My Leadership Values

A couple of years ago I was encouraged to write down my thoughts about my personal leadership philosophy.   I think this can be a very useful tool.

I say useful tool because all too often exercises like this stay with the person who creates them.  To be sure this is beneficial for the individual who takes the time to do this.  Imagine if the thoughts on the paper could be shared with others in order to facilitate clearer expectations and also provide an opportunity for dialogue.  Dialogue for expectations of working relationships, a dialogue for growth on the side of the leader when those they lead disagree with what they say their values are and how they actually behave.

I  have asked people who I work with  for their feedback on my vlaues to see if my observations are correct. While this does make me more vulnerable, I have been able to work on areas that are “hidden” from me.   

For this to truly to be a helpful tool, I have limited this to one  page.  To help structure my thinking I used ideas from the website .  Apparently, the site is built off of the book, The Leader’s Compass. Which I have not read.

My mother always pointed out how it never made sense for married people to hurt each other with insults or making life difficult.  If you have to live together why not be smart about it, even when there are differences. While not as permanent as marriage I believe the same principle can apply to work relationships.  Since we are working together in some fashion why not work smart together. Following is a list of values that guide me in fostering positive working relationships.

People have intrinsic value and deserve respect. I believe each person bears the image of God which makes them valuable.  People are important no matter what position or opinion they hold and should be treated with respect.  I will treat you with respect even if I do not agree with what you say and I expect you to do the same with me. I believe there are ways to work even if we don’t see everything eye to eye.  I am motivated by mutual respect and will work toward showing you the respect you deserve.

Honesty, integrity and trust are essential in everything that is done. Character and trust are important as they are the motivating force behind all actions.  I intend to work with honesty, integrity and make decisions that build trust rather than undermine trust. If you feel I have not acted this way I will be open to your correction when it is pointed out.  I expect you to exercise these values as you work with me and the organization.  Misunderstandings and miscommunication are to be expected, but actions that go against these values will be addressed.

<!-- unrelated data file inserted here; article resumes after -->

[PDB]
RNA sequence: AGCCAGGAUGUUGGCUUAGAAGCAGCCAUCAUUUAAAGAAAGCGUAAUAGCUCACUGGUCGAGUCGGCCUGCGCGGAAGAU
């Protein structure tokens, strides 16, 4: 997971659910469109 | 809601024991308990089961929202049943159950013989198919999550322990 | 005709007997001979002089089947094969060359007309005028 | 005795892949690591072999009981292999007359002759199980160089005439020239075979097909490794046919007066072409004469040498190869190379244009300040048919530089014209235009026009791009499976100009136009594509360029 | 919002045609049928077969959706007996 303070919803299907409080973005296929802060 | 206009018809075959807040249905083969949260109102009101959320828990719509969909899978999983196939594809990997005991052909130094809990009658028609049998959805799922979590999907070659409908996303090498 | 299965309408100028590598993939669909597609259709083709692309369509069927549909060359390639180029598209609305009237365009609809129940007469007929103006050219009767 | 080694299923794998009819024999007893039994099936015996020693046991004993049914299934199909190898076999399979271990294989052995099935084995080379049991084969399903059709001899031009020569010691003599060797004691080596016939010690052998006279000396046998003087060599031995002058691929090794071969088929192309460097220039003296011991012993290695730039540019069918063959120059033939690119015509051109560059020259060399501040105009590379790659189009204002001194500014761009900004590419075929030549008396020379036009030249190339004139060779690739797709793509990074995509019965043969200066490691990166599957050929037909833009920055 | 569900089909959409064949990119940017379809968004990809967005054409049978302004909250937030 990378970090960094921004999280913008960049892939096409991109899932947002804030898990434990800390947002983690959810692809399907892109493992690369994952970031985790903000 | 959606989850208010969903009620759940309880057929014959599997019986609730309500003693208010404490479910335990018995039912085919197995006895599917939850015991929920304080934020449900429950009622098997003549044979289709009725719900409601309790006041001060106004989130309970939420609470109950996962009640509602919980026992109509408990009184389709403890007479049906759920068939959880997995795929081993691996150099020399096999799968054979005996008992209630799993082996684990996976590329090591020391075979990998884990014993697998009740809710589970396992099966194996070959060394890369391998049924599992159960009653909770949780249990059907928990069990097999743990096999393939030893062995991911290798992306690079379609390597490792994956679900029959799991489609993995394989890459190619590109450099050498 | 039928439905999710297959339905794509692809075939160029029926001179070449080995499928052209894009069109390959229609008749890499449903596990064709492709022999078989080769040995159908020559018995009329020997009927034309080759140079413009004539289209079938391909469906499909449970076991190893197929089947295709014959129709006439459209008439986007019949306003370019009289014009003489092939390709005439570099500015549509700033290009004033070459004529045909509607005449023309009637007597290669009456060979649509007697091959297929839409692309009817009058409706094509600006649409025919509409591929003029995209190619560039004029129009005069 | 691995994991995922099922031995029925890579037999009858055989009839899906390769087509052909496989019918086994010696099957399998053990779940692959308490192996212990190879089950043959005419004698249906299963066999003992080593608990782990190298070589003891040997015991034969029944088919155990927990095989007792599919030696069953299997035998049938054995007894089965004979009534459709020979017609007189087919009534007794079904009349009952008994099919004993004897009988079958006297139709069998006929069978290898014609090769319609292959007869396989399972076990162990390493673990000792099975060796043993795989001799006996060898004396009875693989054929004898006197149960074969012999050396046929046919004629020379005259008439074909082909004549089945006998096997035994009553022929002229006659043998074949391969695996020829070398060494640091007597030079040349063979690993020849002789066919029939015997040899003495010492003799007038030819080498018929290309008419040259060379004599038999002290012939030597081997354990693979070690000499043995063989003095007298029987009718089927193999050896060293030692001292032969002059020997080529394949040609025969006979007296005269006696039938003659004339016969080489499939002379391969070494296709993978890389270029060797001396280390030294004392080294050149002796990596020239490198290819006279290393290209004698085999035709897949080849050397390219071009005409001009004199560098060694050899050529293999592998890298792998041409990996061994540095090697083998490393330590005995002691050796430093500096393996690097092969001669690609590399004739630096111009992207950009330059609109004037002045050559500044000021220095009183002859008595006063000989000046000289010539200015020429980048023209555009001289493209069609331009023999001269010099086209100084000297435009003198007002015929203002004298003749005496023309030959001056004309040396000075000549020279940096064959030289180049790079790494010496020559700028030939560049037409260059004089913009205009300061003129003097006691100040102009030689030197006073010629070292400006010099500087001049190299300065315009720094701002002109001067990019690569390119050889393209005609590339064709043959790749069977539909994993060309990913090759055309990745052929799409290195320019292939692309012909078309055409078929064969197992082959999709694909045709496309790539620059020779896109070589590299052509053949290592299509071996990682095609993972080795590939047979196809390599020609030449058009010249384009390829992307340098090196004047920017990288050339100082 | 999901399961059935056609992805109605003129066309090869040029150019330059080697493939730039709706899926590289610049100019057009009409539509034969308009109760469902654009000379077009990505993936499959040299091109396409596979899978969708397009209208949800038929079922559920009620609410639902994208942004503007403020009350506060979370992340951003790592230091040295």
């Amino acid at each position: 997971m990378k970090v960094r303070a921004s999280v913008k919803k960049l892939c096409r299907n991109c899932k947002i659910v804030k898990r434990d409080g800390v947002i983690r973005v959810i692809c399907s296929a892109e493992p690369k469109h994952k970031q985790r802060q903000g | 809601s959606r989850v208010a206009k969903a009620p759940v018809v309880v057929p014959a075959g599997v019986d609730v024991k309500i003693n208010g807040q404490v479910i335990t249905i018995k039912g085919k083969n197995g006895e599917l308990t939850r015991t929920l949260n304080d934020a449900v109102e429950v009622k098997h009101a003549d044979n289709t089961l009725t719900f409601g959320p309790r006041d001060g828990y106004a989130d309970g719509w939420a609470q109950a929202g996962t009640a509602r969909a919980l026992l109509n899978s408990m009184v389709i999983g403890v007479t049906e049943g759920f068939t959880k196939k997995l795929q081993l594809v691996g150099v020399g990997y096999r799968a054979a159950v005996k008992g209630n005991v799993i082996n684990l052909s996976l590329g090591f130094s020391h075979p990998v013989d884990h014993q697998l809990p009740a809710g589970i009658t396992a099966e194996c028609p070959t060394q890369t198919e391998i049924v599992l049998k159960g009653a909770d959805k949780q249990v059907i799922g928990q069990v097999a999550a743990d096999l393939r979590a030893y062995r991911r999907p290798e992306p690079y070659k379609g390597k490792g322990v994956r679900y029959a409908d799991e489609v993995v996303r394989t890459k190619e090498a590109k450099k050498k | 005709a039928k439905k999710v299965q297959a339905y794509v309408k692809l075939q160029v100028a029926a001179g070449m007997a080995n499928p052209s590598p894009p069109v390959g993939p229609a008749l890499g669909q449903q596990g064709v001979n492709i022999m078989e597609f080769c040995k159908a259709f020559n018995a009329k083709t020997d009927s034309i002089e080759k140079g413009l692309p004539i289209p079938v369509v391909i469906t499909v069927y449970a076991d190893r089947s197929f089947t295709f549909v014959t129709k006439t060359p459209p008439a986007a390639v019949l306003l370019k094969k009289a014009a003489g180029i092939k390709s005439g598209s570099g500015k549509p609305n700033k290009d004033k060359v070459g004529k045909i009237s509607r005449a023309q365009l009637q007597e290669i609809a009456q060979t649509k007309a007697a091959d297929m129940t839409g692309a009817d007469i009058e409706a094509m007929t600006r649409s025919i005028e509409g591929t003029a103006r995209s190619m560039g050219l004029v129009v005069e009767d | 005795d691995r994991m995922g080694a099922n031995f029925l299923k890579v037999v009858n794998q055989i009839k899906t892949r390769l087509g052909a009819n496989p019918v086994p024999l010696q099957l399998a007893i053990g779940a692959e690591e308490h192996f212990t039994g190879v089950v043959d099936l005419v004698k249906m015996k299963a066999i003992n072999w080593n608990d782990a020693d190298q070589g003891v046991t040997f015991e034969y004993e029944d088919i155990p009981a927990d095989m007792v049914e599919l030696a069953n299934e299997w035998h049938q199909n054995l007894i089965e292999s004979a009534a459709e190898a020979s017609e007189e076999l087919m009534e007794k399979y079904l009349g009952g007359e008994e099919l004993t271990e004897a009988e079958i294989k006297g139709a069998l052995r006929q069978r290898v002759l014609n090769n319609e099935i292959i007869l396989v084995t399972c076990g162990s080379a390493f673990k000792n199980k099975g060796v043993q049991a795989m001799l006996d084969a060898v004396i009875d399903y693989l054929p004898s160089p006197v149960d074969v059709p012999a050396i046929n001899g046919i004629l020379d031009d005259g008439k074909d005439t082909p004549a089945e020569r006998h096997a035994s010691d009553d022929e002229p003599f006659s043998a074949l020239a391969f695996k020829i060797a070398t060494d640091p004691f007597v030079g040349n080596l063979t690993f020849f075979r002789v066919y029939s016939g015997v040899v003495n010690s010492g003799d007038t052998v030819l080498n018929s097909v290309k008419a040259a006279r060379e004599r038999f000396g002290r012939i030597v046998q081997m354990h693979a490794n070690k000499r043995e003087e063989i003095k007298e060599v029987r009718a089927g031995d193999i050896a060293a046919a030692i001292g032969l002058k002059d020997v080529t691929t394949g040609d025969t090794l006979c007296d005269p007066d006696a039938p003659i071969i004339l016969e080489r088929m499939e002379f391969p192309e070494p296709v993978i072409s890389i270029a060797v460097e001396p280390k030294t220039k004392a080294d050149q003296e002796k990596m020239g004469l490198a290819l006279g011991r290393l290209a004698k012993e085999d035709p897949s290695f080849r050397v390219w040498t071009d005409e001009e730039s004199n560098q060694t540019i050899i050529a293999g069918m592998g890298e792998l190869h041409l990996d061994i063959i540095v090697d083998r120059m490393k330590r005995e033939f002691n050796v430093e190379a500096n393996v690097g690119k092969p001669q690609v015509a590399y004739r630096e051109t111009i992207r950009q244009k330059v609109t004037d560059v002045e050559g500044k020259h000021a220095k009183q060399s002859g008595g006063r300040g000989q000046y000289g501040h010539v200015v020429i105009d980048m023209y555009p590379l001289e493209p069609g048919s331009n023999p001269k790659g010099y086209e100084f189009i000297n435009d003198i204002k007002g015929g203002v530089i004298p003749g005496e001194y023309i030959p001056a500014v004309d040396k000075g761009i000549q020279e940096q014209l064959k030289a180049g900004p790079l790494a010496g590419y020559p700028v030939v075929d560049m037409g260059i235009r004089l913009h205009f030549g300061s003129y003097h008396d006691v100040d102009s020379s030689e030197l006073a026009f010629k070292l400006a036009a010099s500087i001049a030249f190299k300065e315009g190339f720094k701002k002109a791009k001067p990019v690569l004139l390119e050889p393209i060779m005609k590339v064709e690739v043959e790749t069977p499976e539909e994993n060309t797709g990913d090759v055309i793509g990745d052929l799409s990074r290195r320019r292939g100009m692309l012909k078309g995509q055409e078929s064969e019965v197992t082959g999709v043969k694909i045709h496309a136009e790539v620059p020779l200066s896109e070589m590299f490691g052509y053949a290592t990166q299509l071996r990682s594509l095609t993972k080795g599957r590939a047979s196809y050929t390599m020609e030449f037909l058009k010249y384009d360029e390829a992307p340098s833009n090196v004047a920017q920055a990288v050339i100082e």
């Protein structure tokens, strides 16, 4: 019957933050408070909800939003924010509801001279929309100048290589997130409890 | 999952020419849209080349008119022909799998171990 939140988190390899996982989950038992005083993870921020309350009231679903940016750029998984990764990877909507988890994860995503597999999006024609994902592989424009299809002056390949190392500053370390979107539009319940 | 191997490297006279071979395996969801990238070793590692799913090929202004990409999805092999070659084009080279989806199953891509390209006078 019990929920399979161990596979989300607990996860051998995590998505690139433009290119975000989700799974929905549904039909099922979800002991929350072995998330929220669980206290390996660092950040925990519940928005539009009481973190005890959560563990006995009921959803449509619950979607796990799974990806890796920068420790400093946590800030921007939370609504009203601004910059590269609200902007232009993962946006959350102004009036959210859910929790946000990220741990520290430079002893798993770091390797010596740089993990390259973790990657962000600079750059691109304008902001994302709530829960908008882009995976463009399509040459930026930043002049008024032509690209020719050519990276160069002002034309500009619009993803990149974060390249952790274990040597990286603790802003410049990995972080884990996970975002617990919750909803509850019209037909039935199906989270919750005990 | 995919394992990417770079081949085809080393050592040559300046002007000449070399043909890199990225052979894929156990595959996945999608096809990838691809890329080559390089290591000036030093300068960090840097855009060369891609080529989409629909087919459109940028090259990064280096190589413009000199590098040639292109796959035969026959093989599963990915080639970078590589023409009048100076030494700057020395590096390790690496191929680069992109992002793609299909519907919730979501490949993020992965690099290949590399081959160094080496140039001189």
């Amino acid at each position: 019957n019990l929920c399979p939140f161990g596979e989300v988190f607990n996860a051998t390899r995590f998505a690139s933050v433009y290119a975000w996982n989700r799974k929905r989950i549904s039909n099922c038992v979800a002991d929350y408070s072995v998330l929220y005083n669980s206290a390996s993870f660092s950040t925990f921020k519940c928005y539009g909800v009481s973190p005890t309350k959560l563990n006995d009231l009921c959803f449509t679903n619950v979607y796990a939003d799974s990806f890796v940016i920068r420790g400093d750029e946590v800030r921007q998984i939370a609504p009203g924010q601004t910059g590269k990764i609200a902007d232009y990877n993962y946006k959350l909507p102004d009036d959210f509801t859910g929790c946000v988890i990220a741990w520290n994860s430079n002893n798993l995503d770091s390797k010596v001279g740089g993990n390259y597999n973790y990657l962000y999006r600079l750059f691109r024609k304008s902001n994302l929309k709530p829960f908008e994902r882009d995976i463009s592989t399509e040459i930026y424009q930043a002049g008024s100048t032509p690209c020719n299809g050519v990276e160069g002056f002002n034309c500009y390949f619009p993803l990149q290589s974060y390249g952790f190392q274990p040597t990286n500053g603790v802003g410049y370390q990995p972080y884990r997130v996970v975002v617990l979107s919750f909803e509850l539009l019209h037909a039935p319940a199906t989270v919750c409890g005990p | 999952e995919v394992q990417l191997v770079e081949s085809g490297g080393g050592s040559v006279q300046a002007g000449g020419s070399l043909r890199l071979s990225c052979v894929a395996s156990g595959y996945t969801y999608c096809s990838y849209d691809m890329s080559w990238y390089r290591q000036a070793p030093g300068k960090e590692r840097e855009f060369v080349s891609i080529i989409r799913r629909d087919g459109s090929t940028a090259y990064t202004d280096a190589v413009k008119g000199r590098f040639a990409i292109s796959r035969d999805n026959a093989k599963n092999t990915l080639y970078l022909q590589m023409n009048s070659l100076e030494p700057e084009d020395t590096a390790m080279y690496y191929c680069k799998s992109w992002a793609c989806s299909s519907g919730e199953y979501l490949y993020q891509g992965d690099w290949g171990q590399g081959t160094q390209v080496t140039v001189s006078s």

Every member should commit to the mission. [1]The mission is the common ground that provides the platform for different people with different ideas and styles to work to accomplish a common goal together.  The mission is the unifying factor that provides guidelines in decision making for strategic planning as well as many day to day tasks.  The mission usually takes precedence over personal goals.  I will make decisions that support the mission of the organization and not detract.  This means I will forego personal preferences or plans if they do not further the goals and values of the organization and I expect you to be willing to act accordingly as well.  Actions that contribute toward furthering the mission will be recognized and affirmed. Actions that deviate from the mission need to be addressed in a professional and respectful manner.

Results Oriented – Every organization exists for a purpose.  Results in line with the mission and vision are necessary for the continued health and life of the organization.  The organization will fulfill its calling by delivering results and every worker has a specific role in contributing to the results.  My contributions and yours are evaluated by the outcome.  Each of us has to take responsibility and initiative to ensure whatever we do contributes to the well-being of the organization.  Results need to be clearly agreed upon for planning, effectiveness, and evaluation.

People Building – People grow when they are provided the necessary tools and training in a positive environment to achieve a goal.  In order to do my job better I need to be growing personally and professionally.  I expect the same from you.   I will provide an environment conducive to grow, learning from mistakes, and working toward strengths.

I believe the best way to implement these values is through regular communication that focuses on three behaviors.[2]

  • One-on-one meetings facilitate regular communication to encourage relationships.
  • Consistent feedback (affirming and adjusting) facilitates regular performance communication to encourage effective behavior.
  • Coaching facilitates regular goal-oriented communication to encourage improved effectiveness.

Building healthy relationships, even work relationships involves risk.  A risk I am willing to take because in the end I think it has the potential to deepen the relationship.  I hope this stimulates your thinking about how you interact with others whether it is in an official supervisory role or any working role you have with people at work or in the positions you volunteer in.

I would be interested in hearing how you build your relationships with those you work with. Have you done anything like this with those you work with?

[1] I include vision and values with mission in this instance.

[2] Mark Horstman and Mike Auzenne, Manager Tools “Basics”: The Manager Tools Trinity (accessed May 31st 2011). I have had positive experience with this method, use it regularly and encourage others to do this as well.


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